It’s common knowledge that the tech world is an industry of mostly men and their big ideas. In 2016 predictions, Deloitte Global revealed some stark but not surprising statistics about gender parity in the fields of information technology when they took on the burning question: How many women work in tech? By the end of 2014, women held only 24 percent of all available IT positions and even fewer of them worked in upper management and executive-level jobs. That’s a relatively low portion, considering that back in 1985—when many of today’s industry veterans were pursuing their educations—37 percent of graduates with a four-year tech industry degree were women.
By the end of 2017, the Information Systems Audit and Control Association (ISACA) uncovered in their Global Survey Report that women held just 25 percent of industry jobs. These slowly rising numbers beg the question: Why aren’t there many women in tech? And just as importantly, how can we support and empower women and girls as they join the ranks of IT experts? We caught up with Lisa Jiggetts, cyber security expert and the founder, president, and CEO of the nonprofit organization Women’s Society of Cyberjutsu (WSC), to help us tackle these questions.
Why aren’t there many women in tech?
According to ISACA’s survey, there are three leading barriers to women joining and succeeding in the tech industry:
- 48 percent of subjects said a lack of mentors was a key factor
- 42 percent listed the lack of female role models in their field as a major barrier
- 39 percent have experienced gender bias in the workplace
If women aren’t represented or able to make connections in their field, they may not have an interest in joining—or staying—and it can also affect hiring patterns. If you can’t see someone like you thriving in a career, why would you choose that path for yourself?
Lisa Jiggetts echoes these concerns, and points out, “There are a myriad of obstacles women face in this field,” including the fact that workplaces are only recently starting to include family leave for new parents, which will make a positive difference particularly for women. And if we dig a little deeper, we find that early education is also huge factor. In fact, Deloitte Global found that fewer young girls (17 percent) are taking advantage of computer science electives, like coding, than their male peers (33 percent).
What can we do to empower women and girls in IT?
We’ve gathered practical advice for women in the workplace and anyone who wants to help empower women in IT.
1. Find a Mentor, Be a Mentor
You don’t have to choose between finding or being a mentor—you can do both! These supportive and challenging relationships are rewarding for everyone involved. Jiggetts says, “[Finding a mentor] doesn’t mean going around and asking people if they’ll be your mentor. Mentors can be informal, even friends. My first mentors were men in IT. They advised me on which certifications to get, which job path I should take, even how much I should ask for my salary. To find a mentor, you have to build a relationship, and it may take some time, but it’s just another way to stand out among other people trying to make it in this field. Having multiple women and men as mentors is ideal.” Mentorship is at the heart of the Women’s Society of Cyberjutsu, and it’s one of the most direct ways to break down the highest barrier women face in the tech field.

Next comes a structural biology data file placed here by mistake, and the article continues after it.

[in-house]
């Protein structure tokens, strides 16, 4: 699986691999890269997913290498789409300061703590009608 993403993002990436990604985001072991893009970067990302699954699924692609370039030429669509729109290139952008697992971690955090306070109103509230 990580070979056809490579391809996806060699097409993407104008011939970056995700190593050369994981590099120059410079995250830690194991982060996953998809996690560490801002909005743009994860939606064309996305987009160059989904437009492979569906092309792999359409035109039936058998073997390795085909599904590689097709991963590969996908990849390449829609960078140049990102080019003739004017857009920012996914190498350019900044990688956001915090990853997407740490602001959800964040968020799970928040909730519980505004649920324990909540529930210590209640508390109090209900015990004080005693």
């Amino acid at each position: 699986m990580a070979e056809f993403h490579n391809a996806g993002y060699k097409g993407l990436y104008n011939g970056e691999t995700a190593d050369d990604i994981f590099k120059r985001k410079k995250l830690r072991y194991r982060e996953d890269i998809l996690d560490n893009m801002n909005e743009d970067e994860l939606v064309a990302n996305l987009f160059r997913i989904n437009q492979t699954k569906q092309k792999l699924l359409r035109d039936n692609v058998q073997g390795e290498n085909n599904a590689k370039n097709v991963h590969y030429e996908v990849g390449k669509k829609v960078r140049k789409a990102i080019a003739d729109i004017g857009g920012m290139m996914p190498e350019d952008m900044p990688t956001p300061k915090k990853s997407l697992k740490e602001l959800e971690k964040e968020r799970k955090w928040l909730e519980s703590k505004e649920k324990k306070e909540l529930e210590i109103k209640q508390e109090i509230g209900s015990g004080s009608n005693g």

2. Join a Network or Organization
Your current or future cyber security employer may have a community of supportive women and some equity-building practices in place. No matter where you are in your career, which gender you identify as, or what your own workplace is like, joining or supporting a nonprofit organization can help you connect with role models and mentors. Volunteer, attend educational events, and make new friends who share your experiences and goals. Plus, getting involved with an organization is a great way to give back and help future generations of savvy and empowered women in IT jobs. In addition to the Women’s Society of Cyberjutsu, Women in Tech International (WITI), Girls Who Code, Women in Security and Privacy, and the National Center for Women & Information Technology (NCWIT) is are among the top organizations in the country.
3. Take an IT Course with the Younger Women in Your Life
You don’t have to be a woman to be a positive role model in a young woman’s life. But if you are, think how powerful it can be to expand your knowledge and career options side by side—for both of you. Even if the girls in your life are undecided about their careers, modeling the work and creativity involved in pursuing classes like Introduction to Cryptography can make a huge difference in their self-esteem and professional development. When asked which skills set people apart in cyber security, Jiggetts tells us, “I believe the way a person thinks and the ability to communicate are the most valuable qualities that someone can offer.” Celebrate young women’s other traits as well, and let them know that their talents open doors to this field.
Facing these obstacles head-on, organizations, employers, and cyber security authorities are working to make IT a welcoming and career-building space for women. Building gender equity and awareness into your cyber security career will help bring new insights and innovation to this growing field, and build a stronger, more successful industry.
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